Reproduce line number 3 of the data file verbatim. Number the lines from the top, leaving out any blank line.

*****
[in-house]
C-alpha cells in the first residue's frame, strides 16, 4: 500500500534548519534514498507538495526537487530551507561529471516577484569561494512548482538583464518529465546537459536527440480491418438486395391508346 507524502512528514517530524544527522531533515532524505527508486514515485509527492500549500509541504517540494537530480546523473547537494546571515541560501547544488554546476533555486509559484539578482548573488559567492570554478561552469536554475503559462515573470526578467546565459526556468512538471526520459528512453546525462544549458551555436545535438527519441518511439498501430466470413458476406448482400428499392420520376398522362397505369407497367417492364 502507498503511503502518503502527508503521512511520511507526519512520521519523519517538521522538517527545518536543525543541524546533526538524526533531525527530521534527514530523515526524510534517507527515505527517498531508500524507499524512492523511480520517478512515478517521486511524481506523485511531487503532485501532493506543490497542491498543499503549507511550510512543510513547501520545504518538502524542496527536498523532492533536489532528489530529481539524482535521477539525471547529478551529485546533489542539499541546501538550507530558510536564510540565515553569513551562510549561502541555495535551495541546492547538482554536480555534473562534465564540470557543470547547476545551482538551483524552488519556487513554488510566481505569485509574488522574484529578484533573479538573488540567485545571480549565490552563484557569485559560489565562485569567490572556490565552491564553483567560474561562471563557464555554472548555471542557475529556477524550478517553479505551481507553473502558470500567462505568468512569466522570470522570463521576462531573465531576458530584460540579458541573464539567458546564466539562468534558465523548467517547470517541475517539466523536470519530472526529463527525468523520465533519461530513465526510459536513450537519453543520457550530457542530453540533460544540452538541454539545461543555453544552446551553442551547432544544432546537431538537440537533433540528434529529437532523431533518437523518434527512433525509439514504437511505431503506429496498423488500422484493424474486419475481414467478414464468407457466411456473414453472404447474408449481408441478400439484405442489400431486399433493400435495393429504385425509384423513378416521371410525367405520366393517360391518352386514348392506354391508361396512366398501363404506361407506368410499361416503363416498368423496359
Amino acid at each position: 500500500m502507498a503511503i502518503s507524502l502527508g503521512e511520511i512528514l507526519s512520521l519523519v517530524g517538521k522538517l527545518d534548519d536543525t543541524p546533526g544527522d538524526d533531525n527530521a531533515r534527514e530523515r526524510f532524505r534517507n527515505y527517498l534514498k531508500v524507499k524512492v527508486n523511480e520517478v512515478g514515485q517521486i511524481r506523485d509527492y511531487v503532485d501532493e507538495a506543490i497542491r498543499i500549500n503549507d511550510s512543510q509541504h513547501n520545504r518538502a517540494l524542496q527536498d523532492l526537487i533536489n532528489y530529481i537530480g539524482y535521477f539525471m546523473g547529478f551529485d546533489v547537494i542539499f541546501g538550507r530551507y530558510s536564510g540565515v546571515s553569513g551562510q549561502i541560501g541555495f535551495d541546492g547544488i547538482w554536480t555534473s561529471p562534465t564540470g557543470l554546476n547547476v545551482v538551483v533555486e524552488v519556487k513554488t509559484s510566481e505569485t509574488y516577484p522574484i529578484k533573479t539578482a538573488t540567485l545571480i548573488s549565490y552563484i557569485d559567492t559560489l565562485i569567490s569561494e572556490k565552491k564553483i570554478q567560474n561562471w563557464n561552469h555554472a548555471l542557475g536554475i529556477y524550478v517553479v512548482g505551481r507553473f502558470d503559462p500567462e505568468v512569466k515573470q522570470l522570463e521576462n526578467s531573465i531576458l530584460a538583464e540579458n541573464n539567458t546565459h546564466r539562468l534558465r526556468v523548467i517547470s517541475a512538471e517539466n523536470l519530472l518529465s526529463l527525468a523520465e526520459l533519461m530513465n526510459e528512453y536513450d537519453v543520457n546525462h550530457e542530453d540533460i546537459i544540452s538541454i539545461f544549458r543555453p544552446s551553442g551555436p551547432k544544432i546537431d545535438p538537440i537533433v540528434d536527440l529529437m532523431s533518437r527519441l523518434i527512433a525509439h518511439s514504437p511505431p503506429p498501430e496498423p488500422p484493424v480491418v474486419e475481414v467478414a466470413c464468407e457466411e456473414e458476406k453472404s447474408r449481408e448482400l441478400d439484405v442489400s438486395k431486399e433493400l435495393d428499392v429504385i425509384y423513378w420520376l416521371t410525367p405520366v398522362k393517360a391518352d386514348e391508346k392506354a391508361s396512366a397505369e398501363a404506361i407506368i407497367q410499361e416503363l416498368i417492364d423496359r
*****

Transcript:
Amino acid at each position: 500500500m502507498a503511503i502518503s507524502l502527508g503521512e511520511i512528514l507526519s512520521l519523519v517530524g517538521k522538517l527545518d534548519d536543525t543541524p546533526g544527522d538524526d533531525n527530521a531533515r534527514e530523515r526524510f532524505r534517507n527515505y527517498l534514498k531508500v524507499k524512492v527508486n523511480e520517478v512515478g514515485q517521486i511524481r506523485d509527492y511531487v503532485d501532493e507538495a506543490i497542491r498543499i500549500n503549507d511550510s512543510q509541504h513547501n520545504r518538502a517540494l524542496q527536498d523532492l526537487i533536489n532528489y530529481i537530480g539524482y535521477f539525471m546523473g547529478f551529485d546533489v547537494i542539499f541546501g538550507r530551507y530558510s536564510g540565515v546571515s553569513g551562510q549561502i541560501g541555495f535551495d541546492g547544488i547538482w554536480t555534473s561529471p562534465t564540470g557543470l554546476n547547476v545551482v538551483v533555486e524552488v519556487k513554488t509559484s510566481e505569485t509574488y516577484p522574484i529578484k533573479t539578482a538573488t540567485l545571480i548573488s549565490y552563484i557569485d559567492t559560489l565562485i569567490s569561494e572556490k565552491k564553483i570554478q567560474n561562471w563557464n561552469h555554472a548555471l542557475g536554475i529556477y524550478v517553479v512548482g505551481r507553473f502558470d503559462p500567462e505568468v512569466k515573470q522570470l522570463e521576462n526578467s531573465i531576458l530584460a538583464e540579458n541573464n539567458t546565459h546564466r539562468l534558465r526556468v523548467i517547470s517541475a512538471e517539466n523536470l519530472l518529465s526529463l527525468a523520465e526520459l533519461m530513465n526510459e528512453y536513450d537519453v543520457n546525462h550530457e542530453d540533460i546537459i544540452s538541454i539545461f544549458r543555453p544552446s551553442g551555436p551547432k544544432i546537431d545535438p538537440i537533433v540528434d536527440l529529437m532523431s533518437r527519441l523518434i527512433a525509439h518511439s514504437p511505431p503506429p498501430e496498423p488500422p484493424v480491418v474486419e475481414v467478414a466470413c464468407e457466411e456473414e458476406k453472404s447474408r449481408e448482400l441478400d439484405v442489400s438486395k431486399e433493400l435495393d428499392v429504385i425509384y423513378w420520376l416521371t410525367p405520366v398522362k393517360a391518352d386514348e391508346k392506354a391508361s396512366a397505369e398501363a404506361i407506368i407497367q410499361e416503363l416498368i417492364d423496359r